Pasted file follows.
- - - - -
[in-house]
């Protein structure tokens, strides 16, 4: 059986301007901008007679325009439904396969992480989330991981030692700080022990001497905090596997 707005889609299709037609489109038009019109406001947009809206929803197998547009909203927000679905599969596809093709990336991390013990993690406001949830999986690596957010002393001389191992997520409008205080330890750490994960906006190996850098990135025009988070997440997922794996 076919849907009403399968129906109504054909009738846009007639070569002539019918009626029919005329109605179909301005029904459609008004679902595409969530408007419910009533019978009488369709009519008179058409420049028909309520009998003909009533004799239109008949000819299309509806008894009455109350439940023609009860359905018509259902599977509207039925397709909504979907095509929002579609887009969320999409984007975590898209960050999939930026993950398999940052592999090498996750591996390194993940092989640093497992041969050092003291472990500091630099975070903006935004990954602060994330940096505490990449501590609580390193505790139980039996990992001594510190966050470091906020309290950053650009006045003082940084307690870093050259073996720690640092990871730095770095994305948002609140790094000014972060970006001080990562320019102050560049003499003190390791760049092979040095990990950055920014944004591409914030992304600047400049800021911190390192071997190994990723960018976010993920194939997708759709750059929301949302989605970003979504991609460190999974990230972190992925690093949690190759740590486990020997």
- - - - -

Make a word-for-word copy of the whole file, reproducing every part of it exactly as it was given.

[in-house]
């Protein structure tokens, strides 16, 4: 059986301007901008007679325009439904396969992480989330991981030692700080022990001497905090596997 707005889609299709037609489109038009019109406001947009809206929803197998547009909203927000679905599969596809093709990336991390013990993690406001949830999986690596957010002393001389191992997520409008205080330890750490994960906006190996850098990135025009988070997440997922794996 076919849907009403399968129906109504054909009738846009007639070569002539019918009626029919005329109605179909301005029904459609008004679902595409969530408007419910009533019978009488369709009519008179058409420049028909309520009998003909009533004799239109008949000819299309509806008894009455109350439940023609009860359905018509259902599977509207039925397709909504979907095509929002579609887009969320999409984007975590898209960050999939930026993950398999940052592999090498996750591996390194993940092989640093497992041969050092003291472990500091630099975070903006935004990954602060994330940096505490990449501590609580390193505790139980039996990992001594510190966050470091906020309290950053650009006045003082940084307690870093050259073996720690640092990871730095770095994305948002609140790094000014972060970006001080990562320019102050560049003499003190390791760049092979040095990990950055920014944004591409914030992304600047400049800021911190390192071997190994990723960018976010993920194939997708759709750059929301949302989605970003979504991609460190999974990230972190992925690093949690190759740590486990020997």